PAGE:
Where Apple Should Invest Now

Apple (Nasdaq: AAPL  ) should put its retail expansion on hold? That's what eWEEK's Joe Wilcox says.

In a blog post entitled, "What Apple Must Do at Macworld," Wilcox argues for lower iPhone prices, full disclosure on Steve Jobs's health, a new edition of Mac OS X, an improved iLife suite, and a beefier version of its consumer cloud offering, MobileMe.

It's tempting to comment on the ongoing thread about Jobs' health. Earlier today, he released a letter to Mac addicts in which he insists he'll remain CEO, but admits to suffering from a hormone imbalance that's robbing his body of protein.

Sorry to hear that. Best of luck with your recovery, sir.

Now, with issue No. 1 settled, let's talk about retail. Cox says that Apple shouldn't be working on new iMacs or an improved Apple TV or open more retail stores. "It's time for Apple to think strategic for global economic downturn," Wilcox writes. "That means the company should shift away from costly, margin-sucking hardware and put more emphasis -- at least for the next six months -- on software and services."

A perfectly reasonable idea, but why also stop building stores? They're the first line of support for those who've switched to the Mac, and unlike anything Dell (Nasdaq: DELL  ) or Hewlett-Packard (NYSE: HPQ  ) provide today. Apple also has $25 billion in the bank, and it could take advantage of generous lease terms created by deep cutbacks among retailers.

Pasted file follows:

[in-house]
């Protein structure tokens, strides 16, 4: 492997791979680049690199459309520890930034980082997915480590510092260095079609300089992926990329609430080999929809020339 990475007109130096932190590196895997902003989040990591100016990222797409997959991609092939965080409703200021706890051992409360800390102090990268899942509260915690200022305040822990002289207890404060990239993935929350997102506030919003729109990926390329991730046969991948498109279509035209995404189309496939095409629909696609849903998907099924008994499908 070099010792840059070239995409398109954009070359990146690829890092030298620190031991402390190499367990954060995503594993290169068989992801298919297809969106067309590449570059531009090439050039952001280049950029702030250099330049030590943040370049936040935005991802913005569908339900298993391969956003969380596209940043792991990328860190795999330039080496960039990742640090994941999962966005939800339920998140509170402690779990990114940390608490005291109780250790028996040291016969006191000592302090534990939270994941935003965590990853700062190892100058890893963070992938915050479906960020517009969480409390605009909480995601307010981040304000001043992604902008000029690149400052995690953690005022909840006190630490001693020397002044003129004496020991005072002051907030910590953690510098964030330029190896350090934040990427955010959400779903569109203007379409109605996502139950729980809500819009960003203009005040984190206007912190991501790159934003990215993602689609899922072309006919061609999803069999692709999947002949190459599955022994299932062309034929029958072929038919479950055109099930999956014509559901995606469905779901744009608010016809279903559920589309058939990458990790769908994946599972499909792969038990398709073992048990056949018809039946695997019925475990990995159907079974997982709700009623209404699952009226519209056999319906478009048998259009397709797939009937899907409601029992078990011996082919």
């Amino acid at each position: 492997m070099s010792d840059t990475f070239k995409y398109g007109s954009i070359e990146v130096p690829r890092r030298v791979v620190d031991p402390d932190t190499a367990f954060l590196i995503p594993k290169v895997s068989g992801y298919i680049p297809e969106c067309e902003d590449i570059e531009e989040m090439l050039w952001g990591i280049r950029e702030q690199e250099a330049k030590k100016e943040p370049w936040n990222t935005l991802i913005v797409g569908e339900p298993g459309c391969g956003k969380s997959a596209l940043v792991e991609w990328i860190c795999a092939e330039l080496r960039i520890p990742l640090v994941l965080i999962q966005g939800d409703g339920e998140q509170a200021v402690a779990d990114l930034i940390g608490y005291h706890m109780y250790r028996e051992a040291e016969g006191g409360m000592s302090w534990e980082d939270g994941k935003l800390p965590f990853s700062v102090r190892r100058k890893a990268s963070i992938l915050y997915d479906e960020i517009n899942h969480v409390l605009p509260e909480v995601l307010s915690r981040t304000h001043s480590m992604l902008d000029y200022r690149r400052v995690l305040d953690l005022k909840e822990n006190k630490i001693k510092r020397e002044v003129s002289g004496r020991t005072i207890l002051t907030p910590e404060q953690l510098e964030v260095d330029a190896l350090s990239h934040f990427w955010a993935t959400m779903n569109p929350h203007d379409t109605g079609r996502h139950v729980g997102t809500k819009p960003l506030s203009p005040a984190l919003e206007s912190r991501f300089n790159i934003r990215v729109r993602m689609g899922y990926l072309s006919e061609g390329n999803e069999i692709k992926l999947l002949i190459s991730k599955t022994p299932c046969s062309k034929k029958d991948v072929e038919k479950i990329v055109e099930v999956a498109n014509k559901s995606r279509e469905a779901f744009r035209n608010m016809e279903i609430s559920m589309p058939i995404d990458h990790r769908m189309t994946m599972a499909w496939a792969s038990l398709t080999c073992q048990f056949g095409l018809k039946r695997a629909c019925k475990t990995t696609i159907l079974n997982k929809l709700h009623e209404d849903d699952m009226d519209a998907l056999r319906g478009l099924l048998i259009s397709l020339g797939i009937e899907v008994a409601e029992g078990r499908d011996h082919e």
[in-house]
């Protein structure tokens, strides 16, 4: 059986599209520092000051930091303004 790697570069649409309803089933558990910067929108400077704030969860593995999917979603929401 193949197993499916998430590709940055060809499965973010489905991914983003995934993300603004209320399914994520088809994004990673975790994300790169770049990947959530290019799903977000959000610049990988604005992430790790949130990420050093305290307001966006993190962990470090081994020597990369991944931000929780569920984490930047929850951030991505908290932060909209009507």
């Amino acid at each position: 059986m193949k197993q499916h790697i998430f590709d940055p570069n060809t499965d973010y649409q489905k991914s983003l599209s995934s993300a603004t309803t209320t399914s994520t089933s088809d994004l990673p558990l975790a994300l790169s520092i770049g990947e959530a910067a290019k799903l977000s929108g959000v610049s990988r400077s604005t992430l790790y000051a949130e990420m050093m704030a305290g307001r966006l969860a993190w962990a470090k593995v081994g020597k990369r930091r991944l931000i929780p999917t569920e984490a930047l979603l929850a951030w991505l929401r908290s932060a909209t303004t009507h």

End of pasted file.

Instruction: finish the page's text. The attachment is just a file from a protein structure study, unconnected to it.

Expanding in a shrinking market would increase risk, to be sure. Fellow retailer Sears Holdings (Nasdaq: SHLD  ) looks as scary as ever, Talbots faces long odds in its bid for a turnaround, and eBay (Nasdaq: EBAY  ) is finally coming undone. Most retail forces are bunkering down to weather the economic storm, but Apple is different; it should profit from continued expansion. Here's why.

Where the returns are
The iEmpire has a history of besting the best retailers when it comes to sales per square foot, including jeweler Tiffany (NYSE: TIF  ) and Apple partner Best Buy (NYSE: BBY  ) . Here's data from last year at this time:

Company

Retail Revenue (mil)

Square Feet, Retail (mil)

Sales Per Square Foot

Apple

$4,115

1.5

$2,743.33

Best Buy

$32,222

33.3

$967.63

Circuit City

$11,860

17.6

$675.01

Sources: SEC filings, Motley Fool estimates.

Fast-forward 12 months. During fiscal 2008, Apple's 1.8 million square feet of retail space produced $6.315 billion in revenue, or $3,508.33 per square foot. That's a 28% year-over-year improvement.

What's more, we know from its 10-K annual report that Apple generated $1.3 billion in operating income from its retail stores, or roughly $722 per square foot. Taxing that at 40%, higher than Apple's traditional marginal tax rate, leaves $433 in profit per foot of selling space.

This matters because the iEmpire's retail operation is massively profitable already, and could be even more so with better lease terms. Consider Manhattan. One of the world's most expensive property markets, retail space there now rents for $129 a square foot, the Real Estate Board of New York said in a November press release.